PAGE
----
Scope Changes – Early Communication

Let your auditor know as early as possible if there has been a change in the scope of the audit. Scope changes include management/accounting transitions, new special assessments, new loans, new litigation.

Documentation Flow – Ensure all of your documentation is in place

You should have documents to support every transaction, and every balance sheet account. Ensure documents and reports are provided to the auditor as completely and as early in the process as possible. Gather, save, and share documents related to significant transactions.

Irregular Transactions – Have Supporting Documents Ready

The auditor will need supporting documents for non-regular transactions such as laundry rent/commission agreements, cell tower leases, other rental income leases, insurance claims – reimbursements and expenses, special assessments, loans.

Investments – Obtain A Transaction History Report

If your association has investments in treasuries, mutual funds, stocks, bonds, municipal bonds, the auditor will need to determine market value and cost, together with realized and unrealized gains and losses. Ensure you obtain a transaction history report for the whole year from the investment advisor or brokerage. For income tax purposes, it is vital to present accurate gain or loss amounts. Often, brokerages provide annual tax reports which should be provided to the auditor and tax return preparer.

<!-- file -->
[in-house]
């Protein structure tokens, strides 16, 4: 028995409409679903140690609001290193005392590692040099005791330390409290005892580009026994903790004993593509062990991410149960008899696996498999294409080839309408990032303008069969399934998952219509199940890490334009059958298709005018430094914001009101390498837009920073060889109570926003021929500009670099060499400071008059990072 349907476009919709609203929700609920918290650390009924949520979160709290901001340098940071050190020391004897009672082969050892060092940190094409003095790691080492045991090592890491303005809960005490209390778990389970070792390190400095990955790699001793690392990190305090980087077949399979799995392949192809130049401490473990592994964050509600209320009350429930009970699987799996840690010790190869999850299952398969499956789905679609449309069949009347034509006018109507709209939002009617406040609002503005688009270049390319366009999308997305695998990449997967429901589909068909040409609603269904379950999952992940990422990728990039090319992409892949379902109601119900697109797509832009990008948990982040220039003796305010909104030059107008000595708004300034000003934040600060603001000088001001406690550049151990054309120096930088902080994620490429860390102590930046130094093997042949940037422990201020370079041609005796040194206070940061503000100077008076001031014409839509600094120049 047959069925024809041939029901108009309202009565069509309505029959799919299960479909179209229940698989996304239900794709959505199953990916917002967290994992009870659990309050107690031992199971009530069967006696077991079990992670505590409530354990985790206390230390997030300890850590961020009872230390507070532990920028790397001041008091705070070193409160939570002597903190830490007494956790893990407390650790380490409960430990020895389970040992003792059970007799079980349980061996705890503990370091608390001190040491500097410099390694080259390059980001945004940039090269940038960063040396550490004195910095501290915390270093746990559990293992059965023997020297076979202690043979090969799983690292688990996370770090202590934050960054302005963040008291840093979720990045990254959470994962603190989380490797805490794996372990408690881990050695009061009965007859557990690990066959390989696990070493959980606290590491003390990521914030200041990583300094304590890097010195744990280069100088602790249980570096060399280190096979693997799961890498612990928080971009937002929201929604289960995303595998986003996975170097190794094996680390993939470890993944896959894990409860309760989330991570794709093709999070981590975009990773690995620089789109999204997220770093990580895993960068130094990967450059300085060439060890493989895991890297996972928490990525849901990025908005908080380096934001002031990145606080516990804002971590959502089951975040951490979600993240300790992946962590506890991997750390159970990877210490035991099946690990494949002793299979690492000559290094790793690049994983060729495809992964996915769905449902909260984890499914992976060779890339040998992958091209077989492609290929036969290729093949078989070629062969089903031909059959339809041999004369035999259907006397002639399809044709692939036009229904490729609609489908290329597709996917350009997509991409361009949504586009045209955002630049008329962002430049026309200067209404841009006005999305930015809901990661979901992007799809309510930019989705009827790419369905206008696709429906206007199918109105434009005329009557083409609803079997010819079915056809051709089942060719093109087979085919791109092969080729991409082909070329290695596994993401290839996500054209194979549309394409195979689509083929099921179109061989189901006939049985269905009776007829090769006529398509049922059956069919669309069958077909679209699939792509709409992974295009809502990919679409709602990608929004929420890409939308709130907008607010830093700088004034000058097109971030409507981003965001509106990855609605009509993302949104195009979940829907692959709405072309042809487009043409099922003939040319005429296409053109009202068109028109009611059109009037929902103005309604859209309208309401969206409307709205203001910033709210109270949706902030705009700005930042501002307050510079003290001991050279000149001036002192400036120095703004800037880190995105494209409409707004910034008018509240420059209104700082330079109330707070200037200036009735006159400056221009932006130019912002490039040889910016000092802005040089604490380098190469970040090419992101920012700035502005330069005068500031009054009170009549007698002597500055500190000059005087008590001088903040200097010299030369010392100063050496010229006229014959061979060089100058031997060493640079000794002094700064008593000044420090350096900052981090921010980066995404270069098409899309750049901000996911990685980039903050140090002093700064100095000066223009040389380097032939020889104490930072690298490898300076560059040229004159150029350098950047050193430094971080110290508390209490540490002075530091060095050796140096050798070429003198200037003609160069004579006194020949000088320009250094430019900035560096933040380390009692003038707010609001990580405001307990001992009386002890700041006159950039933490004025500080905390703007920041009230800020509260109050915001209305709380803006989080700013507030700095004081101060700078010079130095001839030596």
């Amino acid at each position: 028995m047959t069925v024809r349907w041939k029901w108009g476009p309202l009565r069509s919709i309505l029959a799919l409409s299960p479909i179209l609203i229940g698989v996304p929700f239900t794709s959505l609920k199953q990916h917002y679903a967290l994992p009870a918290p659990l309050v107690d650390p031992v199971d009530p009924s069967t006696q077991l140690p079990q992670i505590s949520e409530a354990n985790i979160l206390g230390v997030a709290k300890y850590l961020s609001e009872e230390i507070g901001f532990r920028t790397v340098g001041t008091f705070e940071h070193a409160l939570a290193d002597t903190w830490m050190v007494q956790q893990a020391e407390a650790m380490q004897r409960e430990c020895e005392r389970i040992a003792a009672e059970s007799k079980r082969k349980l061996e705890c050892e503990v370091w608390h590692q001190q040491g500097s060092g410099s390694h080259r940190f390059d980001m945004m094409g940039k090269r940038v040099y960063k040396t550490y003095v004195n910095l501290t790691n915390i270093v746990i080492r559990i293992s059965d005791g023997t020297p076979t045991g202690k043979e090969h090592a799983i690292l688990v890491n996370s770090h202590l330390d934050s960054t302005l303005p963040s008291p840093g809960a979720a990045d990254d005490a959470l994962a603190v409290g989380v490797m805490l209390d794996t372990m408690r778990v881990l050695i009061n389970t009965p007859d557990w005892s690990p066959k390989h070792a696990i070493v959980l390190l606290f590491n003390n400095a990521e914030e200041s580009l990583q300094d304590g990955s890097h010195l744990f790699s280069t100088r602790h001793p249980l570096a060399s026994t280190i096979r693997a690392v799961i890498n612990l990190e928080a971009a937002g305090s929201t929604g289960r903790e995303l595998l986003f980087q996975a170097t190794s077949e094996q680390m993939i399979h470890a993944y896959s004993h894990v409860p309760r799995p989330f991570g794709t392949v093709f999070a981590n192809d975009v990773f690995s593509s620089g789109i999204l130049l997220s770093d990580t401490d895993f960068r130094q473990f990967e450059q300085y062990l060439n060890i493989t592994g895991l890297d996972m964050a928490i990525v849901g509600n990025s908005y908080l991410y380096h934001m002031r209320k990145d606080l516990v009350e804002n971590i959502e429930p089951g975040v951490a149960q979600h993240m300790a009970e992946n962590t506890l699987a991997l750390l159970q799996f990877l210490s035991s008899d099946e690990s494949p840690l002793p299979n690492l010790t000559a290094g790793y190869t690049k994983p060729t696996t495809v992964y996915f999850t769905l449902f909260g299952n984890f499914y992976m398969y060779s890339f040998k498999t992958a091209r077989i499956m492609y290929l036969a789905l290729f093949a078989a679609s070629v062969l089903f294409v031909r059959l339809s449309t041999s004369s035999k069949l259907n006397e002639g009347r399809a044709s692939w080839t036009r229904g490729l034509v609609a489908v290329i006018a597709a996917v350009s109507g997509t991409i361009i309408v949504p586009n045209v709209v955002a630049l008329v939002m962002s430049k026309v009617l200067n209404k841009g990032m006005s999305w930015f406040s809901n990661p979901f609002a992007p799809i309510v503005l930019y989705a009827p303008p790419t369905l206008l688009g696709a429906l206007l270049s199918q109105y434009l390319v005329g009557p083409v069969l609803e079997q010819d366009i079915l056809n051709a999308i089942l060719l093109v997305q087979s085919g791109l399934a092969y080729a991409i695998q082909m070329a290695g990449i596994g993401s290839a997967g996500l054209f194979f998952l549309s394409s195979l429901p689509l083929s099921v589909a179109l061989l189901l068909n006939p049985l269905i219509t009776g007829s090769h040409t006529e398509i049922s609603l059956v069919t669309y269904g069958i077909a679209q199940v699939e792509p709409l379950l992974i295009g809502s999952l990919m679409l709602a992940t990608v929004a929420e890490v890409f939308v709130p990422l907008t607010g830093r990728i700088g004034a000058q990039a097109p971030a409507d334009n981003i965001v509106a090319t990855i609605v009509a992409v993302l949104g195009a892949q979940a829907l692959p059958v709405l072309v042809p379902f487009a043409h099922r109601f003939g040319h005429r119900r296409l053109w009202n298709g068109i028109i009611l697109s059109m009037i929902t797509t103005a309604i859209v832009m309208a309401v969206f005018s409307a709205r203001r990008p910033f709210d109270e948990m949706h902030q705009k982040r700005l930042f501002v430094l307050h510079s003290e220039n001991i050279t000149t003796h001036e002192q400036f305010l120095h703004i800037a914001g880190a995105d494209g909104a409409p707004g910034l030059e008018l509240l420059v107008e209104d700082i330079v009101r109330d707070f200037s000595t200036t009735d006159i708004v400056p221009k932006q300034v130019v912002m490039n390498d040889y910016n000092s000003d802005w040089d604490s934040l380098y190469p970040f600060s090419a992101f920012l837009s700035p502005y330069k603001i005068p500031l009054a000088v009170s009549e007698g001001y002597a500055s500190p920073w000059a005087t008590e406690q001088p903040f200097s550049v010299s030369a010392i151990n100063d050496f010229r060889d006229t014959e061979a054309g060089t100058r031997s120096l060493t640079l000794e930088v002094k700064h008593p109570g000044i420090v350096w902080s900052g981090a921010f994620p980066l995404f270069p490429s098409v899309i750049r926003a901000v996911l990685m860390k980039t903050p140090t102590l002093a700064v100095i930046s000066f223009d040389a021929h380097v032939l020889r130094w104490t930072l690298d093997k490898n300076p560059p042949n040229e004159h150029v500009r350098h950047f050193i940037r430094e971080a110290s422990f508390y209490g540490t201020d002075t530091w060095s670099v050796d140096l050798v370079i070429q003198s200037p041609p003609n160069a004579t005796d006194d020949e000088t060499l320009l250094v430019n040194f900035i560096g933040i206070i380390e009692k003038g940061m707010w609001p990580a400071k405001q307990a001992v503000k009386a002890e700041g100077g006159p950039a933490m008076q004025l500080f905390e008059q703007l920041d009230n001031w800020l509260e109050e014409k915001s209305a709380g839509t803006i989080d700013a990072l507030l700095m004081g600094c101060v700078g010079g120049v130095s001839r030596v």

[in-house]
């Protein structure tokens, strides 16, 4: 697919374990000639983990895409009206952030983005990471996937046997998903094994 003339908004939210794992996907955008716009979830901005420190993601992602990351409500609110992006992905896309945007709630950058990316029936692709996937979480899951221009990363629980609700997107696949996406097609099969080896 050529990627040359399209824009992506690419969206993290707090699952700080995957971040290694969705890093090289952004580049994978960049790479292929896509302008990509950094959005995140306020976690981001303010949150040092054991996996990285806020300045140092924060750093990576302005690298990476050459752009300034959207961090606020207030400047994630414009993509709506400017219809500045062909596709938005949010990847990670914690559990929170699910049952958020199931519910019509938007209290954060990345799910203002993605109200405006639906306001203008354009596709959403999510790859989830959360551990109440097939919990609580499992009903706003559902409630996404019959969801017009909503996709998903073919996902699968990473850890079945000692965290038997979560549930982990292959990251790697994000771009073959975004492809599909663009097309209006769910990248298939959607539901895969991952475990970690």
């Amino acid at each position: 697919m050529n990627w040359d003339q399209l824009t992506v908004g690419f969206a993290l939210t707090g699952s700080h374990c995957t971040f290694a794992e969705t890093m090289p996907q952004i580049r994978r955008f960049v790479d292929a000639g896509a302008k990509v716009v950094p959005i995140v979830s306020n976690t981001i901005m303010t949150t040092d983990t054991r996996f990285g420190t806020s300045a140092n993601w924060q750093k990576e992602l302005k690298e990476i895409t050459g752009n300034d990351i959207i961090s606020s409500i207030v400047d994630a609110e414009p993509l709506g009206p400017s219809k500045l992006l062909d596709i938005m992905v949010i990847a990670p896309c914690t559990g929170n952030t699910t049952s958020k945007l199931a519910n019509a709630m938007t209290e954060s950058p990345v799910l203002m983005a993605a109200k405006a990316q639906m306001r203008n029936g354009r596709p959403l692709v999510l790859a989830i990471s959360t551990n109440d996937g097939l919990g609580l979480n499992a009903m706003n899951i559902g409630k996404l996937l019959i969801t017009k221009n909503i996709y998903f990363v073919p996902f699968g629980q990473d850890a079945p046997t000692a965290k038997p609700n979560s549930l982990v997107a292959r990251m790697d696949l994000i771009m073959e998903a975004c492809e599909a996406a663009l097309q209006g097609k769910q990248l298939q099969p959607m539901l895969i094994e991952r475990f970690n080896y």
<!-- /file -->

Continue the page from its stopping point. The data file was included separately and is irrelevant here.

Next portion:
Changes in Management – Ensure All Documents & Reports Are Transitioned

Obtaining all accounting report, transaction documents, agreements, contracts, governing documents and many other documents from prior management is vital to successfully completing an audit; let alone completing an audit efficiently. We recommend a checklist is used to ensure all association reports and documents are transitioned.

Responses to Auditor Inquiries – Complete In Timely Fashion

Complete and timely responses to auditor inquiries can ensure the audit is completed efficiently and with less email exchange.

What are Typical Causes for Incomplete Audits?

Missing bank or investment statements, incomplete insurance claim documentation, incomplete prior management records, incomplete responses, poor tracking of special assessment activity.

Concluding the Audit

Upon provision of the draft audit report, auditors also provide boards and management with a representation letter. The representation letter is from the board and management to the auditor. Auditors cannot release final audit reports if the representation letter has not been signed and returned to the auditor.

By Newman CPA

By Newman CPA

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By: Jeremy Newman CPA. Newman Certified Public Accountant PC.

The Good News: